Tourists sell out Oslo-Bergen train

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Never before have so many tourists been taking the train over the mountains between Bergen and Oslo. The popular line, known as Bergensbanen, has been been completely sold out in July, and the country’s other long-distance trains are running full as well.

A train on the Bergen line damaged driving lines and broke down in a tunnel on Wednesday night, forcing the evacuation of 130 passengers. The diesel engine brought in to tow the train caused further damage overnight, crippling the Bergen rail network throughout Thursday. PHOTO: Rolf M Sørensen/NSB

The train line running between Bergen and Oslo, called Bergensbanen, is drawing more passengers than ever before. Most all trains have been sold out in July, even those leaving at usually unpopular hours of the day and night. PHOTO: Rolf M Sørensen/NSB

“The summer holiday period is usually very busy for Bergensbanen, but this year it’s completely wild,” Åge Christoffer Lundeby, communications chief for state railway NSB, told newspaper Aftenposten on Wednesday.

Lundeby said NSB is especially seeing a strong increase in the number of travelers from China and Japan. He attributes it to favourable exchange rates, with the Norwegian krone now much weaker than it has been in recent years, and increased purchasing power of Asians.

“For me, this is great, the journey of a lifetime,” Haruka Miyazaki, a 29-year-old visitor from Japan, told Aftenposten before boarding the train in Oslo. Miyazaki was taking the classic trip on Bergensbanen, with a side trip on the Flåmsbanen down to Flåm and the Aurlandsfjord. The train taken by Miyazaki and Genta Rikitake, age 31, was among those sold out, but they had reserved their seats well in advance.

NSB can carry 600 passengers each way on Bergensbanen but could have run twice the number of trains this year and still had passengers waiting on the platform, according to Aftenposten. It’s all part of this year’s huge influx of tourists to Norway, which is breaking all previous records.

The train that also runs over mountains between Oslo and Trondheim, Dovrebanen, has also been drawing crowds all summer. Nordlandsbanen, which runs from Trondheim north to Bodø, is having a busy summer as well, with the line running between Oslo and Stavanger via Kristiansand (Sørlandsbanen) reporting traffic “over normal” otherwise in the year.

NSB has also reported passenger records for the first four months of the year, and said the summer tourist season has expanded and now seems to be starting in May. NSB has met demand by hiring more workers and running shifts where most on-board personnel work every other weekend. NSB also pays staff extra to take their own holiday in the spring or fall.

NSB’s train lines don’t always manage, however, to avoid technical problems. Passengers interviewed by Aftenposten later reported that their train broke down and they were transferred to buses for the remainder of their journey. Despite its growing ridership and popularity, Norwegian trains still don’t meet the standards or reliability of trains in Japan.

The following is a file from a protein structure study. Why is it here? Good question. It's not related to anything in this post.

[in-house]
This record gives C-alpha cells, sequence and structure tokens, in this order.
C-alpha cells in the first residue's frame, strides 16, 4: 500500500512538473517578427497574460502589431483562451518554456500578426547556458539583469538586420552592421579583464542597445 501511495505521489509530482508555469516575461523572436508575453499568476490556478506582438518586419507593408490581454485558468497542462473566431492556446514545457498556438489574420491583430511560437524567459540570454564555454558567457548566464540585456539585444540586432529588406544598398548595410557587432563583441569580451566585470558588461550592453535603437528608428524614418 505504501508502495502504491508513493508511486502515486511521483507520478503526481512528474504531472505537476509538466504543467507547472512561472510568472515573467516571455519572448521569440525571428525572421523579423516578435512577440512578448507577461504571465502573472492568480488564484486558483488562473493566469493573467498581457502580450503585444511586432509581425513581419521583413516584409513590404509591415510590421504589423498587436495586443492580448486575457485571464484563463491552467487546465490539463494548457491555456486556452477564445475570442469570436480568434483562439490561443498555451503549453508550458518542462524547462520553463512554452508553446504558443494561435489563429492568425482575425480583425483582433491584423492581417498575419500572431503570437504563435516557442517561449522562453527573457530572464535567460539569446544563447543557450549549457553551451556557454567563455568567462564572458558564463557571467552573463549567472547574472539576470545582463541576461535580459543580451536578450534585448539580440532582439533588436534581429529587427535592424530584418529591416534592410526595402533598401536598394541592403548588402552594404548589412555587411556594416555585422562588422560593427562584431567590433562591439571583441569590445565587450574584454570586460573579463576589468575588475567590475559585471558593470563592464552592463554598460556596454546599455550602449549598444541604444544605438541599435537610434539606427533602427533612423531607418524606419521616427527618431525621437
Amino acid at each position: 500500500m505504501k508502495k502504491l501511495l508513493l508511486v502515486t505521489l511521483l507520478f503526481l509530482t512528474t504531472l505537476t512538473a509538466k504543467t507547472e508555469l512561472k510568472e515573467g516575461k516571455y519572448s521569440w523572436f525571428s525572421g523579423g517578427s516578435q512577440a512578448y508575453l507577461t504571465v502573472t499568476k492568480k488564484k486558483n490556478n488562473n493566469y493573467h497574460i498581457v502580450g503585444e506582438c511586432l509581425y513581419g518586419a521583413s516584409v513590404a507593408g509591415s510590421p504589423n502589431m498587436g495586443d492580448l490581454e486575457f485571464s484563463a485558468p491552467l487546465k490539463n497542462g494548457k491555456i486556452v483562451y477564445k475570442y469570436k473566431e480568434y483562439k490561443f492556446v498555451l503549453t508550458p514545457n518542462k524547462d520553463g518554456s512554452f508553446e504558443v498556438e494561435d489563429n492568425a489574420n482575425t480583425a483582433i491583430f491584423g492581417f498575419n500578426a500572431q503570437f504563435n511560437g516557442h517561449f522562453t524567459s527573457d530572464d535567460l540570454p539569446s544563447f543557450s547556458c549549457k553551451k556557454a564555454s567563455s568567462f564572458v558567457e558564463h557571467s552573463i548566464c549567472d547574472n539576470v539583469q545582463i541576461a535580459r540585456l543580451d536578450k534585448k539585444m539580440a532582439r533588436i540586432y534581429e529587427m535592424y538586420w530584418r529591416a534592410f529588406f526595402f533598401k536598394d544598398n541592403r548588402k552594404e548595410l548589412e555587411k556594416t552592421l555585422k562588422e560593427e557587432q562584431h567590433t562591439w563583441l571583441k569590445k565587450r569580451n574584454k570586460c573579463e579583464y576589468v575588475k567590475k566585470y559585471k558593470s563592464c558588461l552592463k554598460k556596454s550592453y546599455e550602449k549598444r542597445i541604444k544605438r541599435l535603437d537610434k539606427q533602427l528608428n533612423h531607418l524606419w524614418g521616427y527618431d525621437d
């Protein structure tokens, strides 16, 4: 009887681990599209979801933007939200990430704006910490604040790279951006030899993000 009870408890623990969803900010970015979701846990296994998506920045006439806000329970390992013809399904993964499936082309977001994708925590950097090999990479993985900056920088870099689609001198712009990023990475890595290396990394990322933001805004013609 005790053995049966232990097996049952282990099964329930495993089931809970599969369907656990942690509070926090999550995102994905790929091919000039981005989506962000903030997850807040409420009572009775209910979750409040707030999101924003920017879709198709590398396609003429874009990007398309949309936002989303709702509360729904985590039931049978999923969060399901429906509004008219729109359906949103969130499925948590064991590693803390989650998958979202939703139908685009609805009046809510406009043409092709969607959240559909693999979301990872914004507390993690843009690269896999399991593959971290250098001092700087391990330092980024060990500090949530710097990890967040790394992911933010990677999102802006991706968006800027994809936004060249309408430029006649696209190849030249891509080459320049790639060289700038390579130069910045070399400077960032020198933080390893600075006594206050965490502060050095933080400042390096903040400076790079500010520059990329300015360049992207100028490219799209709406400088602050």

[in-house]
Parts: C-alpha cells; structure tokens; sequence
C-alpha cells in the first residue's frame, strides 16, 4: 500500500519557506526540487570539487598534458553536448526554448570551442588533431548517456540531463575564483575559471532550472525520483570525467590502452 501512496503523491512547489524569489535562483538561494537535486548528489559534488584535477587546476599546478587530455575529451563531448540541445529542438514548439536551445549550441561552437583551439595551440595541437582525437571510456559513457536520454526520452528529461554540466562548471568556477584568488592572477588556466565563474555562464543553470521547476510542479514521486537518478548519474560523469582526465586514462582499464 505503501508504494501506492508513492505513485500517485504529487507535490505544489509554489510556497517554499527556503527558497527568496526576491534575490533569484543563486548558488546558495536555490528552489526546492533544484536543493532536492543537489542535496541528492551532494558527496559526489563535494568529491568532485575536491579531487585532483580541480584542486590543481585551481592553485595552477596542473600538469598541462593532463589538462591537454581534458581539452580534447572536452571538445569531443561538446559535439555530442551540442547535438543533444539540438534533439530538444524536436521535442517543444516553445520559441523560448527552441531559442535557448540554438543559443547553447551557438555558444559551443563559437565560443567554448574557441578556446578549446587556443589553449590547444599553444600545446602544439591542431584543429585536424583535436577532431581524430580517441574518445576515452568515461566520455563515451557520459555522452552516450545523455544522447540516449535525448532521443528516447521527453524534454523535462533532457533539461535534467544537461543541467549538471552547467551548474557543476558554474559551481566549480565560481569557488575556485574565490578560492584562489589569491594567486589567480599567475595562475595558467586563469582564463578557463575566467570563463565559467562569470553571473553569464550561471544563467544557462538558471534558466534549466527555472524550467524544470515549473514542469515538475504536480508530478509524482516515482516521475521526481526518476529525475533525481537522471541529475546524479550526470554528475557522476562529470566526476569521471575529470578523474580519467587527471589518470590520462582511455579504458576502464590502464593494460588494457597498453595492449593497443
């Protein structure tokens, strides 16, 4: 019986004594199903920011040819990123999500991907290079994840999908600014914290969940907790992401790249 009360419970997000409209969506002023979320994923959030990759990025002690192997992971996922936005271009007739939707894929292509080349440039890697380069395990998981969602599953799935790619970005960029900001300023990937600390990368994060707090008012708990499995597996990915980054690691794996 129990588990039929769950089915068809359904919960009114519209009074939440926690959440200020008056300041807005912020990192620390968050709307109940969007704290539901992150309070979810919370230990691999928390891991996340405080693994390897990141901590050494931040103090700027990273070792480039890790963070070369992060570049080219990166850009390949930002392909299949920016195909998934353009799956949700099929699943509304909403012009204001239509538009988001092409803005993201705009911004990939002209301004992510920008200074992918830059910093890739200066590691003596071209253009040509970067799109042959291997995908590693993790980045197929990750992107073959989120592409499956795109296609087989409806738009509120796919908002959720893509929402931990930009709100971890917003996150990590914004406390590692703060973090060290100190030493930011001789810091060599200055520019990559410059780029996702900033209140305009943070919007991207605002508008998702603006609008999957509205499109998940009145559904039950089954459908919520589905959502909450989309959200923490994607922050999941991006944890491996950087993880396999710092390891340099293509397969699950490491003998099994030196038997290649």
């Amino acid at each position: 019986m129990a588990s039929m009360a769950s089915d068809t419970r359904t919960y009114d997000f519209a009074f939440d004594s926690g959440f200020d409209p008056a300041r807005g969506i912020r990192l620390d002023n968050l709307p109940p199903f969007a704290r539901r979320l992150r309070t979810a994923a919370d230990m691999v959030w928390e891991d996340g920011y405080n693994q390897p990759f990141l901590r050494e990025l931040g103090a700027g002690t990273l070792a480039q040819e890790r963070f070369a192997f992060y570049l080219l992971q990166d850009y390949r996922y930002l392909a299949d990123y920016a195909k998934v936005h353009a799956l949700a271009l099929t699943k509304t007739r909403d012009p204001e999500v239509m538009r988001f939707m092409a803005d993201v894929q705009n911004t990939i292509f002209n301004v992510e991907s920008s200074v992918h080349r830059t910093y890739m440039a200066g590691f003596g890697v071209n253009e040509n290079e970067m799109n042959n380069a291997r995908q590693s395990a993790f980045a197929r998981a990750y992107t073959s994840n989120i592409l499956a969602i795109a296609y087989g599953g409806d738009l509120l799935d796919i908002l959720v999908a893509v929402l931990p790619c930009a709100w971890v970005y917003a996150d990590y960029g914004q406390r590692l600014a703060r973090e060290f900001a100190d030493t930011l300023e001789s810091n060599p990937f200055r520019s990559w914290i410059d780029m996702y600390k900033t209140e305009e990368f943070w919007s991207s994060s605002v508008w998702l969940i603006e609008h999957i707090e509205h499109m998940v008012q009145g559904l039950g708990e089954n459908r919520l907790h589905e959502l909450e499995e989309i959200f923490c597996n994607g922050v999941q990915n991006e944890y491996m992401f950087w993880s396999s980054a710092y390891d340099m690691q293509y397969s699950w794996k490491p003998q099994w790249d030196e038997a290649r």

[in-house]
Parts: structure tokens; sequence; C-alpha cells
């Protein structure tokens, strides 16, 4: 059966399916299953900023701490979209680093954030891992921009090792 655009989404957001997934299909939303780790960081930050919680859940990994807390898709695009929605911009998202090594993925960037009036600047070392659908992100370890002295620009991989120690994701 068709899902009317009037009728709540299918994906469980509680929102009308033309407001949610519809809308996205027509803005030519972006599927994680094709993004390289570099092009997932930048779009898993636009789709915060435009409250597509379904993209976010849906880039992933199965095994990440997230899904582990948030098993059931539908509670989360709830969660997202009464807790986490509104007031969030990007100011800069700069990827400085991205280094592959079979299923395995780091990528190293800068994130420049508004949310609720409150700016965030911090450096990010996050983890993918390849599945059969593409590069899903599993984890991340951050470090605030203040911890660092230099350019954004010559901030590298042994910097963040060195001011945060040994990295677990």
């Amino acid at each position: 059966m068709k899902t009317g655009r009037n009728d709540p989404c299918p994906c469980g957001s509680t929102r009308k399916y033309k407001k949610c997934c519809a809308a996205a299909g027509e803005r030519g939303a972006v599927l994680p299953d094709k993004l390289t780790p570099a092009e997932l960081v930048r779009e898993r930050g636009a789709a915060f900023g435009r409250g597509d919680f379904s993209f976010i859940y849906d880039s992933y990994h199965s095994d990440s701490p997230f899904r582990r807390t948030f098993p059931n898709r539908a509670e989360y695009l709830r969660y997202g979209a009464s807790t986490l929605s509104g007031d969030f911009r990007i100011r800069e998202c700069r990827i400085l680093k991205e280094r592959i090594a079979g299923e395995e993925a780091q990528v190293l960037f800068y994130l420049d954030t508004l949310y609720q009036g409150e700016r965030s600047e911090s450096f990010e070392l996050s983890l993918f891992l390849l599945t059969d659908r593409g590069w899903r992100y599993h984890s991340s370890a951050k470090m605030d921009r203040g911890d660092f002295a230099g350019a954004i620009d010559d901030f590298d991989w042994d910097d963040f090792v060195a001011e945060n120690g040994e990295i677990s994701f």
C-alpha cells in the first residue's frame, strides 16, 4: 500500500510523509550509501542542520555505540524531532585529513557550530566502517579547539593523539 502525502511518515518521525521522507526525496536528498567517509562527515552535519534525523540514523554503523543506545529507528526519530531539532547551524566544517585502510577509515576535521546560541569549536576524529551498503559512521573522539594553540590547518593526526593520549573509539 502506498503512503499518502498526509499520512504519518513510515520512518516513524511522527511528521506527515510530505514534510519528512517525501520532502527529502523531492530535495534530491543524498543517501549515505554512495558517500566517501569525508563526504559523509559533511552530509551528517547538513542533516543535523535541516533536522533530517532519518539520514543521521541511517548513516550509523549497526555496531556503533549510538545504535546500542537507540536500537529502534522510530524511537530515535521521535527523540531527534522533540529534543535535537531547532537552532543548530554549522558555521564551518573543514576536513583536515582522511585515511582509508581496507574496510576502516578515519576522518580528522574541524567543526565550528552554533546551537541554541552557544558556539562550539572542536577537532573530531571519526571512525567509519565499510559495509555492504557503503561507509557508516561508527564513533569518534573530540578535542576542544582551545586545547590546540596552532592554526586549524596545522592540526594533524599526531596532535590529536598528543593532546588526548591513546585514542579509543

newsinenglish.no/Nina Berglund

  • John Palmer

    I love train travel in Norway. And summer is a wonderful time of the year. But my favorite visit was in winter over Christmas. Almost no other tourists.

  • Ja_ja

    I took the Dovrebanen (both ways) this year and it’s probably the first and last time I’ll take the train over airplanes.

    The trip up was a night trip, and seeing as I chose the train principally because it was cheaper than flying I found the journey frustrating. The night train up didn’t have great seats suitable for a night journey – the like of which you find in Germany. The day time train back was more comfortable and of course one got to look at a bit.

    However this should be a journey that is doable in 3-4 hours not 7. The slow pace of the journey is extremely frustrating….with the train up stopping at every little village along the way, it was almost an hour before we arrived at Gardermoen (from Oslo). I hope the govt uses some of the new money from the extra flyseteavgift (seat air tax) to seriously improve the trai network. That would allow trains to compete with air travel domestically and be good for the environment. That said:

    How does one get a job at this great state place of work that pays extra to work during the summer?! If only all of us in the private sector were paid extra to take our holiday during the cheaper months of late spring and early autumn, (although let’s be honest – summer to nsb probably means only working July) I would take it.

    How about when they could see seat bookings were up months and months ago they didn’t set up new trains? Typical Norwegians – I often find here it is the bosses that act incredibly irresponsibly here during the summer – absolutely taking the prime time to go away on holiday – irregardless of whatever is going on.